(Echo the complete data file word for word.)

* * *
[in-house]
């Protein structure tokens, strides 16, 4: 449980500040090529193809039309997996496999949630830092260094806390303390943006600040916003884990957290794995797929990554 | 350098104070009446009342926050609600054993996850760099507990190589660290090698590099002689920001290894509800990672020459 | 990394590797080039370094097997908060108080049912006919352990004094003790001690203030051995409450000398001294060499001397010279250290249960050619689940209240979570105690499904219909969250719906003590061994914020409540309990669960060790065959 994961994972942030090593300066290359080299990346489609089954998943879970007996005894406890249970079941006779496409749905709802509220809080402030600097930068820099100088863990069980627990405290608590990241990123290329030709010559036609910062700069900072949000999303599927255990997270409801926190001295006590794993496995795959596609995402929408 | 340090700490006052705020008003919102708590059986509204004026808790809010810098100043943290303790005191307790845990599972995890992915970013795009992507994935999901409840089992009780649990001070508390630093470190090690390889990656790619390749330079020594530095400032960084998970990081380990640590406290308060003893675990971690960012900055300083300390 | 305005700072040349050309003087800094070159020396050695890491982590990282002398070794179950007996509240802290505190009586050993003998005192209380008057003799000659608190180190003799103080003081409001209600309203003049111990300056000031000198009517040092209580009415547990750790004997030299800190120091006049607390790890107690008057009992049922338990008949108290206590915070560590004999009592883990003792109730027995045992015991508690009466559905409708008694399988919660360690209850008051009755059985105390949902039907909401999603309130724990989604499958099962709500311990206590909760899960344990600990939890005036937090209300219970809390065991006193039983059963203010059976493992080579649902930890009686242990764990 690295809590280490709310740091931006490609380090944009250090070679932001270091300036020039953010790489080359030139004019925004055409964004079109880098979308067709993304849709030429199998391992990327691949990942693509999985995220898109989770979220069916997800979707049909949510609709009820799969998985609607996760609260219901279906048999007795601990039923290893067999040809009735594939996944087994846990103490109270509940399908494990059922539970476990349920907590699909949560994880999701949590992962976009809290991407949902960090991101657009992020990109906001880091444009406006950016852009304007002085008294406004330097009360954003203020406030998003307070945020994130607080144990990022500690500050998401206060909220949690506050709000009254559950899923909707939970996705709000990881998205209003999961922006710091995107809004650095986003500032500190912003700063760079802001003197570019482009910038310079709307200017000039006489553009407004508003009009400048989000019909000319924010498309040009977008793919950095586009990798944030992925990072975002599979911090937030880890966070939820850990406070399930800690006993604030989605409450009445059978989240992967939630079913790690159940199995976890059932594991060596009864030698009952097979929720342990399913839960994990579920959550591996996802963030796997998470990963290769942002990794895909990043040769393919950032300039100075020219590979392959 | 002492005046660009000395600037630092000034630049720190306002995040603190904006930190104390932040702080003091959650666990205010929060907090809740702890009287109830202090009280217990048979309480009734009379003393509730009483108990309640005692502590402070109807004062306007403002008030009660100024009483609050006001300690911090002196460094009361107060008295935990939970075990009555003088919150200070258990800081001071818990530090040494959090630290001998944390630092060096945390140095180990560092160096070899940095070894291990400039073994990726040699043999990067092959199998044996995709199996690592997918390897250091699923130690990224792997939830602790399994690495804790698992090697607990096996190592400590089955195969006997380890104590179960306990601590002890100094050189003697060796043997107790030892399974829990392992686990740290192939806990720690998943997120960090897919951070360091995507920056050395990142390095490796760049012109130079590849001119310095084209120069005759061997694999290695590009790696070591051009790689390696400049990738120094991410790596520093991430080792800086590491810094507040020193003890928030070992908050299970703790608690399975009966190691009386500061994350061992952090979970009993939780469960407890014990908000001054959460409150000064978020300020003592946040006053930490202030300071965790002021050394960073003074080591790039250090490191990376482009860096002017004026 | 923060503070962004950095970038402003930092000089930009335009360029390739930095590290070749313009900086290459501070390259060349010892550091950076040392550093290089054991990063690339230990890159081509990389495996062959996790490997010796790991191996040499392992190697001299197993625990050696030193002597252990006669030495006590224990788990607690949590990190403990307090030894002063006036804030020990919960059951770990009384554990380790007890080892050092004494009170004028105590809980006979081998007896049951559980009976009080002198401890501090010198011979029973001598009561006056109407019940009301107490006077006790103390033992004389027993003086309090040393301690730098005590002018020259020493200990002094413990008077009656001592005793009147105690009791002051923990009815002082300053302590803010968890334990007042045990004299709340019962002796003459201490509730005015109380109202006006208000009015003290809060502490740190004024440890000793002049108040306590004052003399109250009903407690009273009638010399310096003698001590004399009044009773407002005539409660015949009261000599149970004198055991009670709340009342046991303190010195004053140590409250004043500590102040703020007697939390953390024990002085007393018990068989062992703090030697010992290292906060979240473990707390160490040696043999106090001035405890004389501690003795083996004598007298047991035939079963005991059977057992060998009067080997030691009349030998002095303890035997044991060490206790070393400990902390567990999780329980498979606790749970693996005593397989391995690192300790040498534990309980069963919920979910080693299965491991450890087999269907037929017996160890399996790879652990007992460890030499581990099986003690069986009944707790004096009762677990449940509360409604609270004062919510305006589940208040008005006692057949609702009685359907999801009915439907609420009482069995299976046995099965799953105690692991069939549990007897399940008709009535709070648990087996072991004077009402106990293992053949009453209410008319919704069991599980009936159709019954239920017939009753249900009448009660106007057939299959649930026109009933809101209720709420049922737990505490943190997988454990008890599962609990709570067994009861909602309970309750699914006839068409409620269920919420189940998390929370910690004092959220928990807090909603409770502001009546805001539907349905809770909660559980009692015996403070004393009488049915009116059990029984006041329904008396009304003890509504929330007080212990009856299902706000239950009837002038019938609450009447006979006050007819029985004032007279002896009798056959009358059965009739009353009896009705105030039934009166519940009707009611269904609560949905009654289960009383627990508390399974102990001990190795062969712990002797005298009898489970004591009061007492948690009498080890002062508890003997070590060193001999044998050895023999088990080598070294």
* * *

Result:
[in-house]
């Protein structure tokens, strides 16, 4: 449980500040090529193809039309997996496999949630830092260094806390303390943006600040916003884990957290794995797929990554 | 350098104070009446009342926050609600054993996850760099507990190589660290090698590099002689920001290894509800990672020459 | 990394590797080039370094097997908060108080049912006919352990004094003790001690203030051995409450000398001294060499001397010279250290249960050619689940209240979570105690499904219909969250719906003590061994914020409540309990669960060790065959 994961994972942030090593300066290359080299990346489609089954998943879970007996005894406890249970079941006779496409749905709802509220809080402030600097930068820099100088863990069980627990405290608590990241990123290329030709010559036609910062700069900072949000999303599927255990997270409801926190001295006590794993496995795959596609995402929408 | 340090700490006052705020008003919102708590059986509204004026808790809010810098100043943290303790005191307790845990599972995890992915970013795009992507994935999901409840089992009780649990001070508390630093470190090690390889990656790619390749330079020594530095400032960084998970990081380990640590406290308060003893675990971690960012900055300083300390 | 305005700072040349050309003087800094070159020396050695890491982590990282002398070794179950007996509240802290505190009586050993003998005192209380008057003799000659608190180190003799103080003081409001209600309203003049111990300056000031000198009517040092209580009415547990750790004997030299800190120091006049607390790890107690008057009992049922338990008949108290206590915070560590004999009592883990003792109730027995045992015991508690009466559905409708008694399988919660360690209850008051009755059985105390949902039907909401999603309130724990989604499958099962709500311990206590909760899960344990600990939890005036937090209300219970809390065991006193039983059963203010059976493992080579649902930890009686242990764990 690295809590280490709310740091931006490609380090944009250090070679932001270091300036020039953010790489080359030139004019925004055409964004079109880098979308067709993304849709030429199998391992990327691949990942693509999985995220898109989770979220069916997800979707049909949510609709009820799969998985609607996760609260219901279906048999007795601990039923290893067999040809009735594939996944087994846990103490109270509940399908494990059922539970476990349920907590699909949560994880999701949590992962976009809290991407949902960090991101657009992020990109906001880091444009406006950016852009304007002085008294406004330097009360954003203020406030998003307070945020994130607080144990990022500690500050998401206060909220949690506050709000009254559950899923909707939970996705709000990881998205209003999961922006710091995107809004650095986003500032500190912003700063760079802001003197570019482009910038310079709307200017000039006489553009407004508003009009400048989000019909000319924010498309040009977008793919950095586009990798944030992925990072975002599979911090937030880890966070939820850990406070399930800690006993604030989605409450009445059978989240992967939630079913790690159940199995976890059932594991060596009864030698009952097979929720342990399913839960994990579920959550591996996802963030796997998470990963290769942002990794895909990043040769393919950032300039100075020219590979392959 | 002492005046660009000395600037630092000034630049720190306002995040603190904006930190104390932040702080003091959650666990205010929060907090809740702890009287109830202090009280217990048979309480009734009379003393509730009483108990309640005692502590402070109807004062306007403002008030009660100024009483609050006001300690911090002196460094009361107060008295935990939970075990009555003088919150200070258990800081001071818990530090040494959090630290001998944390630092060096945390140095180990560092160096070899940095070894291990400039073994990726040699043999990067092959199998044996995709199996690592997918390897250091699923130690990224792997939830602790399994690495804790698992090697607990096996190592400590089955195969006997380890104590179960306990601590002890100094050189003697060796043997107790030892399974829990392992686990740290192939806990720690998943997120960090897919951070360091995507920056050395990142390095490796760049012109130079590849001119310095084209120069005759061997694999290695590009790696070591051009790689390696400049990738120094991410790596520093991430080792800086590491810094507040020193003890928030070992908050299970703790608690399975009966190691009386500061994350061992952090979970009993939780469960407890014990908000001054959460409150000064978020300020003592946040006053930490202030300071965790002021050394960073003074080591790039250090490191990376482009860096002017004026 | 923060503070962004950095970038402003930092000089930009335009360029390739930095590290070749313009900086290459501070390259060349010892550091950076040392550093290089054991990063690339230990890159081509990389495996062959996790490997010796790991191996040499392992190697001299197993625990050696030193002597252990006669030495006590224990788990607690949590990190403990307090030894002063006036804030020990919960059951770990009384554990380790007890080892050092004494009170004028105590809980006979081998007896049951559980009976009080002198401890501090010198011979029973001598009561006056109407019940009301107490006077006790103390033992004389027993003086309090040393301690730098005590002018020259020493200990002094413990008077009656001592005793009147105690009791002051923990009815002082300053302590803010968890334990007042045990004299709340019962002796003459201490509730005015109380109202006006208000009015003290809060502490740190004024440890000793002049108040306590004052003399109250009903407690009273009638010399310096003698001590004399009044009773407002005539409660015949009261000599149970004198055991009670709340009342046991303190010195004053140590409250004043500590102040703020007697939390953390024990002085007393018990068989062992703090030697010992290292906060979240473990707390160490040696043999106090001035405890004389501690003795083996004598007298047991035939079963005991059977057992060998009067080997030691009349030998002095303890035997044991060490206790070393400990902390567990999780329980498979606790749970693996005593397989391995690192300790040498534990309980069963919920979910080693299965491991450890087999269907037929017996160890399996790879652990007992460890030499581990099986003690069986009944707790004096009762677990449940509360409604609270004062919510305006589940208040008005006692057949609702009685359907999801009915439907609420009482069995299976046995099965799953105690692991069939549990007897399940008709009535709070648990087996072991004077009402106990293992053949009453209410008319919704069991599980009936159709019954239920017939009753249900009448009660106007057939299959649930026109009933809101209720709420049922737990505490943190997988454990008890599962609990709570067994009861909602309970309750699914006839068409409620269920919420189940998390929370910690004092959220928990807090909603409770502001009546805001539907349905809770909660559980009692015996403070004393009488049915009116059990029984006041329904008396009304003890509504929330007080212990009856299902706000239950009837002038019938609450009447006979006050007819029985004032007279002896009798056959009358059965009739009353009896009705105030039934009166519940009707009611269904609560949905009654289960009383627990508390399974102990001990190795062969712990002797005298009898489970004591009061007492948690009498080890002062508890003997070590060193001999044998050895023999088990080598070294």